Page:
GAOo ~GA ) ~United States General Accounting Office Washington, D.C. 204,8 - r - iT1l1I1 III1111 Resources, Community, and 158873 Economic Development Division B-276936 June 19, 1997 The Honorable John McCain Chairman, Committee on Commerce, Science, and Transportation United States Senate Subject: Airport Financing: Compliance With Federal Grant Reauirements Dear Mr. Chairman: As you requested in your letter of March 7, 1997, we reviewed FAA's compliance with funding requirements for federal grants for airport-related development to determine if established regulations and procedures were satisfied. To do this, we used a case study that analyzed federal funding for the construction of the new Northwest Arkansas Regional Airport and its highway connector road. This airport, being built about 27 miles northwest of Fayetteville, Arkansas, is scheduled to open in late 1998. The Federal Aviation Administration (FAA) plans to provide-from the Airport and Airway Trust Fund-about $69 million of the $107 million needed to build the new airport. In February 1997, FAA issued a letter of intent for the new airport for $29.5 million of the federal share.' The airport authority plans to issue bonds- secured by the letter of intent-to fund several airfield projects, including pavement and lighting. Most of the remaining construction costs would be financed by revenue bonds issued by the Northwest Arkansas Regional Airport Authority, the entity responsible for developing the new airport. A new airport for the northwest Arkansas area has been under consideration since the 1950s. The expansion potential of the current commercial service airport-Drake Field-is limited, and a new airport was seen by some as a way to 'FAA can provide Airport Improvement Program funds under either a grant or a letter of intent; the latter documents FAA's intent to obligate the funds in future years as reimbursement for grant-eligible expenditures, subject to congressional authorization and appropriations. In issuing a letter of intent, FAA believed it would be saving about $24 million in construction costs (see enc. 11). o qo~I /1 I87o B-276936 improve air service to that area. In 1991, FAA provided funds to study the feasibility of a new airport and gave its final approval to begin federal funding for the new airport in 1994.2 The new airport will have an 8,800-foot runway with a full instrument landing system for both runway ends, a 78,000-square foot terminal, and a sponsor-funded and -operated air traffic control tower. As agreed with your office, this case study focuses on four issues: (1) Did FAA follow its process for awarding grants to the new airport? (2) Did FAA follow its criteria in issuing a letter of intent for the new airport? (3) Was the federal share' of funding for the new airport's highway connector consistent with the federal share for other airport connector projects? (4) What are the key factors that will affect the viability of the new airport? We provided an in-depth briefing to your staff on these issues on May 21, 1997 (see enc. I). In summary, we found the following: - Grant Award Process: FAA followed its grant award process, which allows for a subjective assessment of needs. FAA allocates certain Airport Improvement Program (AIP) funds by ranking eligible projects through a national priority system. While projects receiving funding typically fall within a specified priority range, projects outside the priority range may still receive funding based on FAA's subjective assessment of needs. In this case, the project received a ranking outside the priority range for funding. FAA's approval of federal funding for the Northwest Arkansas Regional Airport was based, in part, on its subjective assessment that the new airport would replace Drake Field as the region's commercial service airport. However, it is uncertain whether that will occur. FAA made this assumption knowing that the city of Fayetteville passed two resolutions-in 1992 and 1994-stating its intent to keep Drake Field open as a commercial service airport and to let airlines choose which airport to use. The city of Fayetteville, which operates Drake Field, is actively seeking to retain commercial service there after the new airport opens, and airlines currently serving Drake Field have made no firm commitments to use the new airport. Thus, FAA may now have to use AIP funds to support two commercial service airports-in a relatively limited market-within 30 miles of each other. - Letter of Intent Criteria: FAA did not take sufficient steps to ensure that the project met two of five key criteria before issuing a letter of intent for the 2 Enc.II provides a detailed chronology of key events in the development and construction of the new airport. 2 GAO/RCED-97-179R Compliance With Federal Grant Requirements B-276936 new airport. To qualify for a letter of intent, federal statutes and policies require that a project meet these key criteria: the project must (1) be at a primary or reliever airport, (2) be for airside development, 3 (3) have financial commitment from the sponsor, (4) significantly enhance systemwide capacity, and (5) have a benefit/cost ratio that exceeds 1. Our review showed that FAA considered all of these criteria before issuing the letter of intent for the new airport. However, FAA's judgment on systemwide capacity was not based on a clear determination that the project significantly enhanced systemwide capacity, and its benefit/cost analysis was based on information that was, in some cases, unverified or outdated. FAA has not defined what would constitute a significant enhancement to systemwide capacity for projects at small airports. Instead, FAA officials determined that a new airport would add needed and reliable capacity by eliminating such existing operating constraints at Drake Field as weather- related flight delays and limited potential for runway expansion. Absent a definition of what constitutes a significant capacity increase for small airports, it is not clear that the additional capacity that the new airport would provide meets that requirement for a letter of intent. In conducting the benefit/cost analysis used to support the issuance-of the letter of intent, FAA included questionable data and assumptions and did not update the analysis to reflect changes that had occurred. First, FAA used unverified weather data to calculate delays at Drake Field. Weather data that FAA used had been gathered from two air traffic controllers at Drake Field, who, according to FAA, provided estimates based solely on their judgment, and not from official sources of weather-related data. FAA officials said they did not verify the data because they did not have time. FAA also factored in thundershower delays for Drake Field and assumed that these delays would not occur at the new airport. In maling this analysis, FAA had no reliable data on the frequency of thundershowers at the site of the new airport and at Drake Field or any rationale explaining why thundershower delays would be a safety issue at Drake Field but not at the new airport-located less than 30 miles away. Second, before issuing a letter of intent in early 1997, FAA did not update the benefit/cost analysis to reflect conditions that had changed since the original analysis was prepared in 1994. For example, between the time when the analysis was conducted in 1994 but before the 3 Airsiderefers to airfield development projects, such as runways, taxiways, and navigation aids. In contrast, landside projects include the passenger terminal and parking facilities. 3 GAO/RCED-97-179R Compliance With Federal Grant Requirements B-276936 the letter of intent was issued in 1997, Drake Field acquired an instrument landing system that improves access and stated its intent to actively compete for commercial traffic. These factors raise questions about a key assumption in the original analysis that all commercial service air traffic would move to the new airport. - Federal Share for the Highway Connector: The federal funding share of 95 percent for the new airport's highway connector was established by statute. A comparison with the federal share for other airport connectors could not be made because the Federal Highway Administration (FHWA), which administers funds from the Highway Trust Fund used for these projects, does not maintain the kind of information needed to make a comparison. Section 310(d) of the National Highway System Designation Act of 1995 requires that the federal government pay 95 percent of the cost of the highway connector to the new airport from U.S. Route 71 in Arkansas. Current federal law establishes the level of federal funding for various types of projects-generally 90 percent for projects on the interstate system and 80 percent for other projects. Federal funding in excess of these amounts may be provided where other statutory criteria are met. For example, states with significant amounts of Native American or federal lands may receive up to 95 percent for projects, including airport connectors. In addition, certain highway projects in rural areas, including airport connectors, can be funded at 95 percent.4 FHWA identified 15 airport connectors that were funded as demonstration projects at an 80 percent federal share.5 Other than the demonstration projects, FHWA could not identify specific airport connector projects in the United States and their corresponding federal shares because of limitations in its database. Aside from the issue of the federal funding share, it appears that better access roads to the new airport are needed, but it may be at least 5 years before the new airport connector is completed. In the meantime, current 4 Underthe Economic Growth Center Development Highways Program, a highway, including an airport connector, is eligible for 95 percent federal funding if it is in a rural area designated as an Economic Growth Center. 5Section 1108(b) of the Intermodal Surface Transportation Efficiency Act of 1991 (ISTEA) authorized 51 specific priority intermodal projects and specified the amount of federal funds available for each. Fifteen of these projects were airport connectors. 4 GAO/RCED-97-179R Compliance With Federal Grant Requirements B-276936 access roads to the new airport are substandard and potentially could pose safety hazards. For example, according to officials from the Arkansas Highway and Transportation Department, the traffic levels now exceed the roads' design capacity, the accident rates already exceed those on comparable roads in the state, sharp curves exist, and the roads have narrower than acceptable shoulders. - Viability of the New Airport: Ultimately, the viability of the new airport depends largely on four factors: (1) the volume of passenger traffic at the new facility, (2) the airport authority's access to and the costs of capital for the remaining construction, (3) the ability of project managers to control the remaining construction costs within established budgets, and (4) the accuracy of projected nonairline revenues. However, a degree of uncertainty exists with each of these components. In our view, the most problematic of the factors affecting the airport's viability is the degree to which the volume of passengers meets the projections. The airport authority's financial plan for the new airport assumes that all of the air traffic now serving Drake Field, plus additional traffic currently diverted to other airports, will transfer to the new airport by early 2000. However, because none of the air carriers currently serving Drake Field has committed to use the new airport, the degree to which these projections can be achieved within specified time frames remains unknown. Completing airport construction will depend on issuing a $29.5 million bond backed by the letter of intent for airfield construction and a $48 million airport revenue bond to finish the terminal and parking areas. The bond backed by the letter of intent is unusual; it would be the first airport bond secured only by a letter of intent. Heretofore, the only other bond secured by a letter of intent was issued in 1993 for Reno Airport, but that bond had a secondary lien against the airport's revenue in order to obtain an investment- grade rating. The new airport authority does not plan any such secondary lien, but airport officials are confident that the underwriter for this bond will be able to privately place the bonds. As of April 1997, managers of the new airport have kept construction costs within budget, although contract awards for major projects, such as the terminal, have not been made. Projections of nonairline revenue for the new airport are above average for similar-sized airports but reasonable as long as traffic projections are met. 5 GAO/RCED-97-179R Compliance With Federal Grant Requirements B-276936 OBSERVATIONS The results of one case study are not sufficient evidence to evaluate the adequacy of FAA's processes and criteria for awarding grants and issuing letters of intent. However, in this period of budget constraint, when funds for the AIP have been declining, FAA must ensure that projects are sound and that the allocation of the program's scarce funds represents the best use of its limited dollars. By developing and using rigorous, disciplined approaches and analyses as a basis for making decisions on airport investments, FAA can optimize the use of scarce federal funds for future airport development. Several concerns about FAA's processes surfaced during our review of this project. First, in performing key analyses to justify the initial grants and the letter of intent for the new airport, FAA did not consistently use reliable, complete, and verifiable data. This was evident from FAA's use of unverified weather data in its benefit/cost analysis and its reliance, for the letter of intent, on a benefit/cost analysis that was not updated to reflect changes, such as the improved access to Drake Field. FAA's use of more credible information could have produced a more reliable benefit/cost analysis. Second, FAA has no quantifiable means to demonstrate compliance with certain of its funding criteria, such as showing that a project will significantly enhance systemwide airport capacity. A clear definition of what constitutes a significant enhancement of system capacity for projects at small airports could have provided a more credible demonstration that key criteria were met as a basis for committing federal funds to this project. Having such a definition would not have to preclude FAA's use of qualitative analyses or discretionary judgment but could provide a common reference point for assessing the potential impact of competing projects. Finally, in some cases, FAA did not document the rationale for makirg assumptions or decisions, especially where subjective judgment was a major component of its decisions. For example, FAA did not provide a documented rationale for assuming that all air traffic would transfer to the new airport from Drake Field. SCOPE AND METHODOLOGY To address our review's objectives, we had discussions with and collected documents from officials at a variety of organizations, including FAA headquarters, FAA's Southwest Region, FAA district offices, FHWA headquarters and Arkansas offices, the Arkansas State Highway and Transportation Department, the Northwest Arkansas Regional Airport Authority, Drake Field, the Northwest Arkansas Council, the Northwest Arkansas Regional Planning Commission, five airlines currently serving Drake Field, DHL 6 GAO/RCED-97-179R Compliance With Federal Grant Requirements B-276936 Worldwide Express, Federal Express, such local corporations as Walmart and Tyson, Drake Field's air traffic control tower, and bond rating agencies and underwriting firms (including the Llama Company, the underwriter for the new airport). We also talked with the mayor and a councilman from Fayetteville, airport consultants for the new airport and for Drake Field, and private citizens from the northwest Arkansas area who had information or voiced strong opinions about the new airport. We examined numerous documents pertaining to the new airport, including the feasibility study; the environmental impact study;. the record of decision; the financial plans; and FAA's benefit/cost analysis, project schedule, and complete project/grant files. We also examined pertinent statutes and regulations on the criteria to award AIP grants and letters of intent and to determine the federal share for airport-related highway projects. AGENCY COMMENTS AND OUR EVALUATION We provided the Department of Transportation's FHWA and FAA with a copy of our draft report for review and comment. We met with representatives of FHWA, including the Group Leader for Federal-Aid Programs, and FAA, including the Director for Airport Planning and Programming. FHWA provided clarifying and technical comments, which we incorporated as appropriate. FAA representatives said they were pleased the draft report recognized that FAA had followed established procedures in awarding AIP grants to the Northwest Arkansas Regional Airport. FAA officials stated that providing a letter of intent for this project was consistent with the congressional intent for capacity enhancement as expressed in Senate Appropriations Committee Report 103-310. They emphasized that funds made available pursuant to the letter of intent will complete FAA's financial participation in the new airport, which had been initiated with AIP grants. They explained that the letter of intent will allow a reduction in construction time from 3 years to slightly more than 1 year, thereby saving an estimated $24 million in project costs relative to continued funding through annual AIP grants. FAA officials indicated that Drake Field, which currently serves the region, is safe but has physical limitations, due in large measure to the surrounding mountains. Moreover, FAA officials noted that Drake Field does not meet FAA's current design standards, such as those for taxiways. They also noted that estimates to make Drake Field conform with design standards to accommodate its current commuter fleet mix would approach $40 million, with as much as $35 million eligible for AIP grants. FAA officials maintained that the cost to bring Drake Field up to FAA's design standards would equal or exceed the amount of federal funds to be provided through the letter of intent 7 GAO/RCED-97-179R Compliance With Federal Grant Requirements B-276936 that completes FAA's investment in the new airport. Finally, FAA officials clarified that Drake Field has not acquired a full instrument landing system, as indicated in the draft report. Rather, they indicated that Drake Field's new landing system will provide significantly less approach capability than a full instrument landing system. FAA officials told us that the completion of the new airport will provide the northwest Arkansas area with an airport that conforms to all of FAA's design standards for all commercial aircraft likely to serve the region today and in the future. FAA officials indicated that the new airport will provide a longer runway, with standard precision approaches on both runway ends, and will have a much greater physical area to accommodate aviation-related activities and enterprises. As a result, FAA officials indicated that air carriers will be able to serve the region with a broader mix of aircraft and in a wider range of weather conditions, permitting faster and more reliable air service. They also noted that businesses in the region have announced a collective commitment to use competitive air service from the new airport. FAA officials indicated that the economic advantages associated with providing service from the new airport would cause air carriers to use the new airport once it becomes operational. Finally, they maintained that the new airport's location will minimize the adverse effects of noise associated with large jet aircraft serving the region and will readily permit expansion when the need arises. In our view, the points raised by FAA officials do not relieve FAA of its responsibility to ensure compliance'with the criteria for letters of intent nor to ensure that decisions, especially when subjective judgment is a major component, are based on reliable,'complete, and verifiable data. First, although the Senate Appropriations Committee Report supported "expeditious consideration" of a letter of intent for the new airport and expressed the Committee's view that the airport wouldfenhance systemwide capacity, FAA was not relieved of the statutory, regulatory, and policy requirements that must be met in order to issue a letter of intent. For example, FAA is still bound under section 47110(e)(2)(C) of title 49 of the U.S. Code to demonstrate that the project would enhance systemwide capacity significantly. FAA officials concur that they have not defined what would constitute a significant enhancement of systemwide capacity for projects at smaller airports. Without that determination, it is not clear that this criterion for a letter of intent has been met. Second, while FAA believed it was saving money by issuing a multiyear letter of intent instead of financing the remaining projects through three annual grants, the same could be said for most multiyear projects. There are currently about 8 GAO/RCED-97-179R Compliance With Federal Grant Requirements B-276936 26 other projects under consideration for letters of intent. We also do not dispute FAA's assertion that the new airport will have capabilities superior to those at Drake Field. However, letters of intent are supposed to be issued for projects that significantly enhance systemwide capacity and have a benefit/cost ratio that exceeds 1. At a time when AIP funds are diminishing, it is important to ensure that, among competing projects, scarce funds are awarded to those that meet program requirements. Third, Drake Field, like many airports throughout the country, is operating under FAA's waivers, and because of the nearby terrain its instrument landing system will not provide the same instrument landing capabilities as a typical system. However, these situations highlight our position that the benefit/cost analysis for the letter of intent should have been updated to include verifiable information and to reflect changes that occurred since the original analysis was completed. For example, the cost estimate of $38 million that was used in the benefit/cost analysis to measure the cost of bringing Drake Field up to FAA's design standards was developed by consultants, hired by the Northwest Arkansas Regional Airport Authority, without consultation with officials at Drake Field. Drake Field managers dispute this cost estimate. Also, while Drake Field's new instrument landing system cannot provide the same landing capabilities as a typical instrument landing system because of the nearby terrain, it does provide pilots with improved access to Drake Field. This change-along with such others as federal grants already expended on the new airport, Drake Field's efforts to compete for regional commercial traffic, and the use of verifiable weather data-would have affected the final outcome of an updated benefit/cost analysis. Fourth, although FAA indicated it believes that advantages associated with providing service from the new airport would cause air carriers to move to the new airport, those advantages would not guarantee that they will move. Nevertheless, the assumption that al} commercial airlines would move to the new airport was a key assumption in FAA's approval of grants and in the benefit/cost analysis. However, it is uncertain that all commercial airlines serving Drake Field will move to the new airport That assumption was made in spite of the knowledge that the city of Fayetteville intended to keep Drake Field open. Furthermore, from our discussions with the five airlines that serve Drake Field, we learned that only one airline is clearly interested in moving to the new airport and that among the things all the airlines will consider when deciding whether to move is the cost differential between using the two airports. 9 GAO/RCED-97-179R Compliance With Federal Grant Requirements B-2 76936 As agreed with your office, unless you publicly announce its contents we plan no further distribution earlier, of this report until 7 days from letter. At that time, we will send the date of this copies to interested congressional committees; the Secretary of Transportation; Highway Administration; the Administrator, the Administrator, Federal and the Director, Office of Management Federal Aviation Administration; and Budget. Copies will also be available to other interested parties made on request. We performed our work from March generally accepted government auditing 1997 to May 1997 in accordance with standards. Major contributors to report were Paul Aussendorf, Beverly this Desaulniers, Dana Greenberg, David Bendekgey, Sarah Brandt, Helen me at (202) 512-3650 if you have Hooper, and Randy Williamson. any questions. Please call Sincerely yours, harScd Ad~4 Gerald Dillingham, Ph.D. Associate Director, Transportation Issues Enclosures - 2 10 GAO/RCED-97-179R Compliance With Federal Grant Requirements ENCLOSUREI ENCLOSURE 6Ao Transportation Issues AIRPORT FINANCING: Compliance With Federal Grant Requirements Case Study on Northwest Arkansas Regional Airport 11 GAO/RCED-97-179R Compliance With Federal Grant Requirements ENCLOSURE I ENCLOSURE I GAO Background New Airport * Airport has an 8,800-foot runway with full instrument landing system for both runway ends. * Control tower is sponsor-funded and -operated. * Terminal has 78,000 square feet. * Runway's aggregate base has been laid; pavement will be poured in June 1997. * Airport to open in the fall of 1998. 12 GAO/RCED-97-179R Compliance With Federal Grant Requirements ENCLOSURE I ENCLOSURE I GAD Background Total Estimated Cost * As of January 1997, the new airport's cost was estimated to be $107.4 million. · AIP will pay almost two-thirds of this cost, with $32.7 million already paid. Federal 65.0% State 6.0% Sponsor 29.0% 13 GAO/RCED-97-179R Compliance With Federal Grant Requirements ENCLOSURE I ENCLOSURE I GA Background Actual and Proposed AIP Costs Fiscal year AIP funds Purse 1991 $ 601,538 Master plan study 1992 0 1993 656,904 Environmental impact statement 1994 9,019,075 Land acquisition and relocation 1995 12,371,000 Site preparation 1996 10,000,000 Site preparation 1997 7,000,000 Landside infrastructure and equipment 1998 3,500,000 Runway, taxiway, and apron construction 1999 5,000,000 Runway, taxiway, and apron construction 2000 7,000,000 Runway, taxiway, and apron construction 2001 7,000,000 Runway, taxiway, and apron construction 2002 7,000,000 Runway, taxiway, and apron construction Total $69,148,517 14 GAO/RCED-97-179R Compliance With Federal Grant Requirements ENCLOSURE I ENCLOSURE I GAo Review Questions * Did FAA follow its process for awarding AIP grants to the new airport? • Did FAA follow its criteria for issuing the letter of intent (LOI) for the new airport? * Was the federal share for the new airport's highway connector consistent with other airport connector projects? * What are the key factors that will affect the new airport's viability? 15 GAO/RCED-97-179R Compliance With Federal Grant Requirements ENCLOSUREI ENCLOSUREI Go Results in Brief Grant Award Process * FAA followed its grant award process, which allows subjective assessment of needs. * FAA approved a grant based, in part, on its subjective assessment that the new airport would replace Drake Field as the region's commercial service airport, but . airlines serving Drake Field have made no firm commitment to use the new airport and * Drake Field is actively seeking to retain commercial service. 16 GAO/RCED-97-179R Compliance With Federal Grant Requirements ENCLOSURE I ENCLOSURE I .GAO Results in Brief LOI Criteria FAA considered five key LOI criteria but did not demonstrate that two were met. * FAA has not defined what constitutes a significant capacity enhancement for projects at small airports. * GAO's concerns on benefit/cost analysis are * questionable assumptions and data were used and * information and conditions were not updated for the LOI. 17 GAO/RCED-97-179R Compliance With Federal Grant Requirements ENCLOSURE I ENCLOSURE I GAD Results in Brief Highway Connector Funding · The federal share of funding for the new airport's connector was set at 95 percent by the National Highway System Designation Act of 1995. * Other statutory provisions allow states to obtain the 95 percent federal share for highway funding based on many factors. · A comparison with the federal share of funding for other airport connectors could not be made because FHWA does not maintain such information. 18 GAO/RCED-97-179R Compliance With Federal Grant Requirements ENCLOSURE I ENCLOSURE I GxA Results in Brief New Airport's Viability . The viability of the new airport depends on * how much scheduled air traffic transfers from Drake Field, * obtaining capital and minimizing financing costs, * controlling remaining construction costs, and * the accuracy of projected nonairline revenues. * Some uncertainty exists with all of these factors. 19 GAO/RCED-97-179R Compliance With Federal Grant Requirements ENCLOSURE I ENCLOSURE I SDA0 AlP Grant Awards FAA's Project Selection Process * FAA allocates AIP discretionary funds by applying a national priority system: * projects receiving funding typically fall within a specified priority range and * projects outside the priority range may still receive funding based on FAA's judgment. * The new airport received a ranking outside the priority range for funding. 20 GAO/RCED-97-179R Compliance With Federal Grant Requirements ENCLOSU'RE I ENCLOSURE [ GAO AIP Grant Awards FAA's Project Selection Process * FAA chose to fund the project because of * population growth between 1980-90 at 18.1 percent--nearly twice the national average, * constraints at Drake Field (e.g., operating under FAA's waivers, weather, no precision landing approach, and constrained runway expansion), and * local community and airline support. · Once approved, future AIP funding is a priority. 21 GAO/RCED-97-179R Compliance With Federal Grant Requirements ENCLOSURE I ENCLOSURE I GMQ AIP Grant Awards Questionable Assumption Used FAA's justification was based on the assumption that the new airport would replace Drake Field as the region's commercial service airport, but · the city of Fayetteville stated its intent to retain commercial traffic at Drake Field and * no airline had committed to use the new airport, although some were interested. 22 GAO/RCED-97-179R Compliance With Federal Grant Requirements ENCLOSURE I ENCLOSURE I LOI for New Airport Key Criteria for an LOI *An LOI can be issued only * to a primary or reliever airport, * for airside development, * with financial commitment from the sponsor, * for projects that significantly enhance systemwide capacity, and * when the benefit/cost ratio is greater than 1. 23 GAO/RCED-97-179R Compliance With Federal Grant Requirements ENCLOSURE I ENCLOSURE I GAD LOI for New Airport Compliance With Key Criteria FAA did not demonstrate that two criteria were met. * First, FAA has not defined what constitutes a significant capacity enhancement for projects at small airports. · FAA determined that the new airport would add capacity by eliminating constraints affecting Drake Field. * It is not clear that the added capacity would be a significant enhancement. 24 GAO/RCED.97-179R Compliance With Federal Grant Requirements ENCLOSURE I ENCLOSURE I GAO LOI for New Airport Compliance With Key Criteria Second, the benefit/cost analysis included questionable assumptions and data and was not updated. For example, it * assumed a 100 percent transfer of air traffic to the new airport, * used unverified weather data, and · was not updated to reflect installation of a new instrument landing system that improves access to Drake Field. 25 GAO/RCED-97-179R Compliance With Federal Grant Requirements ENCLOSUREI ENCLOSUREI GAO New Airport Connector Comparison With Other Connectors . The National Highway System Designation Act of 1995 set the federal share of funds for the new airport connector at 95 percent. * Other statutory provisions allow a 95 percent federal funding share--for example, for states with a high percentage of Native American or federal lands. * A comparison with the federal share of other airport connectors can not be made because FHWA does not maintain such data. 26 GAO/RCED-97-179R Compliance With Federal Grant Requirements ENCLOSURE I ENCLOSURE I GAO New Airport Connector Condition of Current Access Roads *Current access to the new airport is via state highways 264 and 12, which are inadequate for the anticipated increases in traffic. * Both highways are two-lane roads with narrow lanes and shoulders and sharp curves. * Highway 264--the airport's primary access--has a higher accident rate than similar highways in the state. 27 GAO/ICED-97-179R Compliance With Federal Grant Requirements ENCLOSURE I ENCLOSURE I SGD Viability of New Airport Air Traffic Projections Ultimately, the new airport's viability depends on whether projected air traffic is realized. Drake Field will compete for commercial traffic. * No airline has committed to use the new airport, but airlines are evaluating it. · The new airport's costs exceed Drake Field's ($10 vs. $1.50 per enplanement). * Airlines will consider operating costs. * Airlines will consider new market potential. 28 GAO/RCED-97-179R Compliance With Federal Grant Requirements ENCLOSURE I ENCLOSURE I GAf Viability of New Airport Access to and Cost of Capital *Outside financing depends on privately placed and narrowly secured debt: * below-market bridge loans, * $29.5 million bond backed by LOI, * $48.0 million revenue bond, and * $10.0 million hangar bond (uncertain). 29 GAO/RCED-97-179R Compliance With Federal Grant Requirements ENCLOSUREI ENCLOSUREI Gcd Viability of New Airport Project Costs & Nonairline Revenues · The new airport's construction costs are within budgeted levels, but terminal construction has not started. * Nonairline revenues (e.g., concessions, parking, and tenants) seem reasonable if projected levels of passenger traffic are met. 30 GAO/RCED-97-179R Compliance With Federal Grant Requirements ENCLOSURE II ENCLOSURE II KEY EVENTS IN THE DEVELOPMENT AND CONSTRUCTION OF THE NEW NORTHWEST ARKANSAS AIRPORT Date Key event 1950-1990 Local consideration was given to a new airport for Northwest Arkansas, but no actions were taken or agreements reached due to local concerns. September 1990 Representative Hammerschmidt convened a field hearing concerning the need for a new regional airport. December 1990 Local communities voted to create the Northwest Arkansas Regional Airport (NWARA) Authority to explore the feasibility of a new airport. January 1991 The NWARA Authority selected a team to study the feasibility/site selection of a new airport in northwest Arkansas. Initially, the airport was envisioned as a cargo airport with dual 12,500-foot runways. March 1991 FAA provided a $601,538 grant for a feasibility study of NWARA, August 1991 The study team issued its feasibility report on the NWARA. The report did not reject the idea of a cargo airport; it projected 16 flights per day for this activity. The report cited the potential for a new commercial service airport to serve northwest Arkansas. February 1992 A new master plan was completed for Drake Field; the plan acknowledged limitations for expansion. June 1992 The city of Fayetteville passed a resolution acknowledging that (1)the region needed new airport facilities at Drake Field or a new airport; (2)a new airport may replace Drake Field; and (3)the city would not stand in the way of airlines who want to transfer operations to a new airport. November 1992 Seven local communities that were part of the NWARA Authority held a referendum to determine if any of the entities wanted to withdraw from the authority; 74 percent of voters rejected the referendum, thereby electing to remain in the authority. May 1993 A master plan for NWARA was completed and accepted by FAA. The basic cost of the airport was projected to be about $145 million. September 1993 FAA provided an AIP grant of $656,904 for the environmental impact study (EIS) at NWARA. 31 GAO/RCED-97-179R Compliance With Federal Grant Requirements ENCLOSURE II ENCLOSURE I June 1994 The NWARA Authority began circulating a proposed cooperative agreement among the seven communities comprising would have designated NWARA as the exclusive commercialthe authority that airport for northwest Arkansas. The initiative service was never executed due to concerns over its legality. June 1994 FAA completed its EIS affirming that the project was existing national consistent with environmental policies and objectives. July 1994 The NWARA Authority submitted a request to FAA for AIP funds (preapplication) for a new airport. The airport, as planned, an 8,800-foot runway, an instrument landing system, would include and an airport access road. Advantages given for the a terminal building, new airport included a longer runway suitable for jet aircraft operations, approach, obstruction-free terrain, avoidance of ground a precision and expansion capability. fog conditions, July 1994 The Senate Appropriations Committee expressed support (Report 103- 310) for a $54 million multiyear letter of intent for NWARA. August 1994 FAA issued an affirmative Record of Decision on the EIS for NWARA, which made the airport eligible for AIP grants for land construction. acquisition and September 1994 FAA awarded an AIP grant for $9,019,075 for land acquisition NWARA. at October 1994 The city of Fayetteville passed a second airport-related reiterating its earlier June 1992 position on a new airport;resolution its intent to retain control of Drake Field and reaffirmed it also stated be a party to the cooperative agreement being circulatedthat it would not Authority. by the NWARA June 1995 FAA awarded $4,430,804 in AIP funds for site preparation NWARA. at the August 1995 The Senate Appropriations Committee (Report 104-126) reaffirmed its support of a letter of intent for NWARA and encouraged FAA to enter into such an agreement. August 1995 FAA awarded $7,440,196 in AIP funds for site preparation at NWARA. September 1995 After learning that FAA would not be able to fund the new airport sufficiently with AIP funds and fearing that costs per enplaned passenger would be too high, the NWARA Authority scaled back of the airport, dropping the total cost from $144 million the size and cost $107 million. The authority also produced an alternativeto about feasibility study to accompany the scaled back airport financial design. 32 GAO/RCED-97-179R Compliance With Federal Grant Requirements ENCLOSURE II ENCLOSURE II February 1996 FAA awarded a $10 million AIP grant for site grading and drainage at the NWARA. March 1996 Construction began at NWARA; the contract for grading and drainage was awarded for about $6.5 million less than anticipated. July 1996 The Senate Appropriations Committee (Report 104-325) endorsed expeditious consideration of a multiyear letter of intent for NWARA. November 1996 The NWARA Authority made a final request for a letter of intent for NWARA. February 1997 FAA approved a letter of intent to fund the NWARA for $29.5 million beginning in fiscal year 1998 and ending in fiscal year 2002. In approving a letter of intent, FAA officials believed they were preventing increases in construction costs. According to FAA officials, remaining construction costs eligible for federal funding exceeded what could be provided in.a single-year federal grant. The airport authority estimated that bidding construction of the runway, taxiway, and apron as one package would save about $24 million over a three-phased construction approach. Issuing a letter of intent would allow the airport authority to go forward with construction through a single package while retaining eligibility for federal funding on a reimbursable basis. (341533) 33 GAO/RCED-97-179R Compliance With Federal Grant Requirements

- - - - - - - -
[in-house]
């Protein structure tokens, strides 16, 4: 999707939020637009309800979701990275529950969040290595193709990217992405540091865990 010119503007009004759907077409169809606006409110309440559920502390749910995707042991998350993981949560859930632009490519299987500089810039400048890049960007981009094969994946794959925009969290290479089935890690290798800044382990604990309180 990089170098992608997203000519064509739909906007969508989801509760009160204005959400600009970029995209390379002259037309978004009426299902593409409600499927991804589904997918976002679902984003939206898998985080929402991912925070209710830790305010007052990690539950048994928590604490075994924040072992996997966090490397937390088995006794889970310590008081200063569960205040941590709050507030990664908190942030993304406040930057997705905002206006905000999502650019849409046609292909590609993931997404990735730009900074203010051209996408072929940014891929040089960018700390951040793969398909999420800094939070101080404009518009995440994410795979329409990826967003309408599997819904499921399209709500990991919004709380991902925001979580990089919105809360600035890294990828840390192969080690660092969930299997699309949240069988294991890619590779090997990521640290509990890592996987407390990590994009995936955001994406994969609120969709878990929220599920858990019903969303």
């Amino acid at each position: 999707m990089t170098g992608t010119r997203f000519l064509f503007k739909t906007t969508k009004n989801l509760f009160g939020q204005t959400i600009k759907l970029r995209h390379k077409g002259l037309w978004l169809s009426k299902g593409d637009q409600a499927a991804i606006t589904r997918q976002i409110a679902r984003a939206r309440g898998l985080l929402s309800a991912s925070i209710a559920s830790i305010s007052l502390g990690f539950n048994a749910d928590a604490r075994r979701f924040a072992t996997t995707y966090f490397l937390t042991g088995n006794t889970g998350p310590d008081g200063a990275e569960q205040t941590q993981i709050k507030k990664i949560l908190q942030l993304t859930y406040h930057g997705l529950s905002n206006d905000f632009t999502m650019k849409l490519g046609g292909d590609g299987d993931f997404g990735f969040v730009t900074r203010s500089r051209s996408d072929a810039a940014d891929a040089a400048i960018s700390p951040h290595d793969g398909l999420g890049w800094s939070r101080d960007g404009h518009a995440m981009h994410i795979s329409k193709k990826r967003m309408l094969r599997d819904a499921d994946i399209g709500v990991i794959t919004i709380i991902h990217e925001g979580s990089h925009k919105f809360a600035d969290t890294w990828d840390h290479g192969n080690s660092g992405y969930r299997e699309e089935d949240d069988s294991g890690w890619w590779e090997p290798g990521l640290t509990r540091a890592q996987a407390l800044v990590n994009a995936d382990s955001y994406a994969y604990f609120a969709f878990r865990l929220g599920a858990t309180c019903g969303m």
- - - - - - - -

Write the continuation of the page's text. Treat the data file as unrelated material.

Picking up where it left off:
Airport Financing: Compliance With Federal Grant Requirements
Published by the Government Accountability Office on 1997-06-19.
Below is a raw (and likely hideous) rendition of the original report. (PDF)